That sounds like a purge cleaner, but purges aren't all created equal.  This blogger took to the task of testing a few different leading purge products to see how they stack up (essentially he used the scientific method to test each cleaner head to head - the theory being that if the one product is effective, a subsequent purge with a different product should release no additional biofilm).  You can read up on his results here   - https://rvdoug.com/hot-tub-maintenance/

5 hours ago, Scryden said:

To apply it I just add it to the water, let it run for an hour or so with the jets on and then drain the tub?

That generally sounds like the idea.  Check your pH and chlorine levels.  I usually add a bit of extra chlorine before purging to ensure things are working. 

When I purge, I run the jets for a while, then turn off the jets and clean any scum at the water level before it has a chance to harden.  Then I would run the jets again for a while, clean the water line again.  Repeat several times until almost nothing new comes out of the plumbing, then drain and refill.  But I'm OCD about keeping my spa clean (to the point where I literally invented a powertool to turbocharge my filter cleaning routine.... still beta-testing the design, not available for sale yet lol).

 

 

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I have tried different purge products. I didn't get much out from Ahh-Some, but it may be that during the preceding period , those guests in my vacation rental were very clean. I did get a lot out with Silk Balance Clean Start, but again,  maybe that time the guests were exceptionally dirty!

 

Does anyone leave it in overnight or just 30-60 minutes?

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Ideally, you perform the purge with the filters removed and run the jets for 30 minutes after adding the cleaner.  Be sure to wipe any of the released sticky gunk so it doesn't dry and adhere to the hot tub shell.  This is very important.  Silk Balance is a decent cleaner and I believe that they recommend a 30 minute purge time.

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14 hours ago, Susanj said:

I didn't get much out from Ahh-Some, but it may be that during the preceding period

First time I purged, I made the mistake of not testing chlorine first (ozonator had burned off almost all FC prior to my first time purging).   Now I always add a bit of extra chlorine 30 minutes before I start to purge.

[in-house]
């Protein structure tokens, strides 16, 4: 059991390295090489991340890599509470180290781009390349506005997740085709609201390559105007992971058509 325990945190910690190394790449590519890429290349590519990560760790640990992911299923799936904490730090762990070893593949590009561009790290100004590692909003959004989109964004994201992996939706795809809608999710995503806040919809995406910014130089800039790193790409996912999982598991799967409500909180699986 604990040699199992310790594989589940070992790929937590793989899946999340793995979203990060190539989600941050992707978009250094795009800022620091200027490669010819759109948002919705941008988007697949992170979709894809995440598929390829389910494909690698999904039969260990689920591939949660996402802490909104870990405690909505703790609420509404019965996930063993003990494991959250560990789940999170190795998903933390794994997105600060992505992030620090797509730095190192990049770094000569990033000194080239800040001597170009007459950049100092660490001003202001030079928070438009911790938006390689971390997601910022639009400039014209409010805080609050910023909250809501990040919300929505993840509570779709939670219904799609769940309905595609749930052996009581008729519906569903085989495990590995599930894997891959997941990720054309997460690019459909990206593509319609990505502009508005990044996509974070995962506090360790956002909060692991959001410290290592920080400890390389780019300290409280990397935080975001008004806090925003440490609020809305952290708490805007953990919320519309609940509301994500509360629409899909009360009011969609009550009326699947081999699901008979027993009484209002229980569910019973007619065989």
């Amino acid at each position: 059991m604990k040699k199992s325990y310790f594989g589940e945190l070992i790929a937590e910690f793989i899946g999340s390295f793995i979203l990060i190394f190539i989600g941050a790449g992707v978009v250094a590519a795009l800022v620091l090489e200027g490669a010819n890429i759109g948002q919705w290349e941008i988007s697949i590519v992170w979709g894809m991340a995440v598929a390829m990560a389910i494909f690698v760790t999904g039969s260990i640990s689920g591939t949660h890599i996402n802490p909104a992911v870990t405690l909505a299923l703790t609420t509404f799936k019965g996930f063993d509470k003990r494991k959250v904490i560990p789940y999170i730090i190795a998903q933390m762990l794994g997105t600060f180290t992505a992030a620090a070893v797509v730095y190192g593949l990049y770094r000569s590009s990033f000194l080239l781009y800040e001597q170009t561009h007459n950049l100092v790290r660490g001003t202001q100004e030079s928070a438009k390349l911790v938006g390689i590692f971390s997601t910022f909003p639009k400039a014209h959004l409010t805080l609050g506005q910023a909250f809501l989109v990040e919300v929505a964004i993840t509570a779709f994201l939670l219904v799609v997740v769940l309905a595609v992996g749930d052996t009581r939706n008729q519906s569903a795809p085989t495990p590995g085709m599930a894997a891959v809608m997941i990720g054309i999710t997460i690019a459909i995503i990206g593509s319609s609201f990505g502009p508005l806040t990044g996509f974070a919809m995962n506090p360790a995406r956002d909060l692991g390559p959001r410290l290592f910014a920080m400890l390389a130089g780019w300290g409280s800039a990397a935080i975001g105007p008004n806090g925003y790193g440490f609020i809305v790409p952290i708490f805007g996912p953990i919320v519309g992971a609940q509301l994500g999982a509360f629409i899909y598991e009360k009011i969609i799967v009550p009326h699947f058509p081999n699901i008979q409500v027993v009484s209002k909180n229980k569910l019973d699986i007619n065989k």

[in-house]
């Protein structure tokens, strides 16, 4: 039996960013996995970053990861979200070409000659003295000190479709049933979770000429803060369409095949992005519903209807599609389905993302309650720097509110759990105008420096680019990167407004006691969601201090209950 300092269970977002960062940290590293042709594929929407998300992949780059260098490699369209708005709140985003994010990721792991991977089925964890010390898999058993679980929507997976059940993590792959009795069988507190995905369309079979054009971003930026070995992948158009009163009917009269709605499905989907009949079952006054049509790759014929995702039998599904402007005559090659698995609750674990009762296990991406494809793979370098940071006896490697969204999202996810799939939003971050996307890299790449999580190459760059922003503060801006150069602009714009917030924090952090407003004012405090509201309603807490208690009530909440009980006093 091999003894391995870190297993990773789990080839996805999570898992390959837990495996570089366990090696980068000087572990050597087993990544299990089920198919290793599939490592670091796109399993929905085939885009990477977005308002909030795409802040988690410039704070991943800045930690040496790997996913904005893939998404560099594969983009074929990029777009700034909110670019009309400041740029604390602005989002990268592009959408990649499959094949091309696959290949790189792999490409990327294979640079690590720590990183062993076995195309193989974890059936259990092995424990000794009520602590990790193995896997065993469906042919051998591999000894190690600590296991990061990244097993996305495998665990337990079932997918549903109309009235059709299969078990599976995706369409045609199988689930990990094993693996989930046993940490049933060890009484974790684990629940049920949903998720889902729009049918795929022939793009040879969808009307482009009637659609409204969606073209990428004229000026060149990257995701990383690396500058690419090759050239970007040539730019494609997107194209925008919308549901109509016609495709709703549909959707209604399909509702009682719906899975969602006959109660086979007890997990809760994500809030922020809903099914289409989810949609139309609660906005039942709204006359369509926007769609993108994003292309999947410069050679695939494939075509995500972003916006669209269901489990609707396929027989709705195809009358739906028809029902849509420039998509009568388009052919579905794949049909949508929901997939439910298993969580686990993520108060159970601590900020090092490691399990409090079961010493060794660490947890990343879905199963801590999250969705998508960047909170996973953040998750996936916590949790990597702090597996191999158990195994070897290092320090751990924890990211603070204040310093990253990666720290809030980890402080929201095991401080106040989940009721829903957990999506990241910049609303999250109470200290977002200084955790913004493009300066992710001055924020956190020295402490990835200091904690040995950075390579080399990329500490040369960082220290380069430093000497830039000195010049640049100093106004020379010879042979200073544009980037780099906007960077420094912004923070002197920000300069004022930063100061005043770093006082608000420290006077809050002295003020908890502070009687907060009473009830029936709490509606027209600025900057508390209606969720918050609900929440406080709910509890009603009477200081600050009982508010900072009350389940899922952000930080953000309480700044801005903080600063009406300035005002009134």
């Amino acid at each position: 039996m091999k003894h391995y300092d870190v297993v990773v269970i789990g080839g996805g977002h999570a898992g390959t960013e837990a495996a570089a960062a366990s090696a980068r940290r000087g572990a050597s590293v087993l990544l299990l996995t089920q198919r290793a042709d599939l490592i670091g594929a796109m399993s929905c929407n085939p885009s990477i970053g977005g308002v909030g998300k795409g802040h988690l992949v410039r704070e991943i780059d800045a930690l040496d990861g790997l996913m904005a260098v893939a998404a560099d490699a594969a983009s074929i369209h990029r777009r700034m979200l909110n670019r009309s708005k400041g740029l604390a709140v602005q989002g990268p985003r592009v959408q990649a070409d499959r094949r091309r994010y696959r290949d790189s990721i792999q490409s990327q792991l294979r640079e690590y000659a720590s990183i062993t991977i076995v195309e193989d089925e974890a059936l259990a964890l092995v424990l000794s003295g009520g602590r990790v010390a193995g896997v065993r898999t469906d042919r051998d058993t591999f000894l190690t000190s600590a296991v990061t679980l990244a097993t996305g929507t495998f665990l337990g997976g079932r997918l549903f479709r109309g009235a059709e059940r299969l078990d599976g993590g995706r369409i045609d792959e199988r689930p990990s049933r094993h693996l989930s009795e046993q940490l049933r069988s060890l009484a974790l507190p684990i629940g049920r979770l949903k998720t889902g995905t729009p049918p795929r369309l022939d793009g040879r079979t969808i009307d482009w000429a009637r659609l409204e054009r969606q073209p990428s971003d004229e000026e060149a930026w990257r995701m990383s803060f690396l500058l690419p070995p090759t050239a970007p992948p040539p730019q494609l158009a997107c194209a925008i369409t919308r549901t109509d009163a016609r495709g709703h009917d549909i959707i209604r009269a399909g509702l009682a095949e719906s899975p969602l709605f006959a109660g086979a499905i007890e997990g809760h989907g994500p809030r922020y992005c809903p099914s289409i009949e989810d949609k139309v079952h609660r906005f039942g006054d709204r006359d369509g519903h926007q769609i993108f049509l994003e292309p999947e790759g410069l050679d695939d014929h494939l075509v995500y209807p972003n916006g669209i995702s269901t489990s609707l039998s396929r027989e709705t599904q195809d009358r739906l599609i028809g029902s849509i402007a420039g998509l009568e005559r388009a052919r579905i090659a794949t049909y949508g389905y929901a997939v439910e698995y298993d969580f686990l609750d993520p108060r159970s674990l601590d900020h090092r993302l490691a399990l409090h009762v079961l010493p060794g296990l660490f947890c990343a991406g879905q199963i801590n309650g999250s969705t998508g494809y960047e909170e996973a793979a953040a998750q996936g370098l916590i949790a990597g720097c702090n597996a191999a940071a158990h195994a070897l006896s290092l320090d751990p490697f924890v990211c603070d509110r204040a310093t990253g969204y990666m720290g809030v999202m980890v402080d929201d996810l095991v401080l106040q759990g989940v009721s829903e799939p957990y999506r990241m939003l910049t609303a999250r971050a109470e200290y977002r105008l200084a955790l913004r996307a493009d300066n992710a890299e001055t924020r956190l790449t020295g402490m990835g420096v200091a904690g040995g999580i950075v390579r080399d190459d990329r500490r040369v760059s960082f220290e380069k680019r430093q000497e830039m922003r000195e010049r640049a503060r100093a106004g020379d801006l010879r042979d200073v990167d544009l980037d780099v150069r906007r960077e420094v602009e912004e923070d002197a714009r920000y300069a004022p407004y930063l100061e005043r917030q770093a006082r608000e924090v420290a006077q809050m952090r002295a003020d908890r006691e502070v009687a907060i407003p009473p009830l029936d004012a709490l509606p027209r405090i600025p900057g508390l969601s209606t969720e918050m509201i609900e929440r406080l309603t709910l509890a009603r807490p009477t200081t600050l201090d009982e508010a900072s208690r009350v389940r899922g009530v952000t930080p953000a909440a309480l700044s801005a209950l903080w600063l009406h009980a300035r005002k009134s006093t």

Additionally, unlike the instructions, I dilute the gel in a cup of hot water before adding to the tub.  Then I run my jets for 20 minutes, then turn off for 10 while cleaning the scum.  Run jets for another 20, then off for 10.  Repeat 4-5x times in a row until nothing new comes out of plumbing, and then I drain the spa.  You'll be surprised how much comes out on the second and third jet cycles

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Thank you for that information.  We are very much aware of the "hanging chads" so to speak.   Most times the purge gets the low hanging fruit of bio-gunk on the first cycle.  Letting it set for a few minutes and turning on the pump intermittently will usually cause enough water flow propulsion to knock loose Biofilms that were still hanging on for dear life.  Very good information you have shared.

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So I started to notice a trend with my water every time after I add chlorine granules. The water chemistry is still balanced and water super clear, but I every time I add new chlorine and let the jets run for about 20 minutes, I come back and see this on top of my water: 20211015_215815.thumb.jpg.555dee0f692b09669464e7c7e85c3d20.jpg20211015_215926.thumb.jpg.c97aaba10c844bf9d23a47b2b0ec7a7e.jpg

 

The camera doesnt really do a good job at capturing it because it looks like little flakes in the pictures but its not. Its more like clusters of little air bubbles clumped together and it makes the surface of the water look a bit hazey. But after a couple of hours its all gone and clear again. Is this a normal thing? Or is it a sign that I am adding too much chlorine?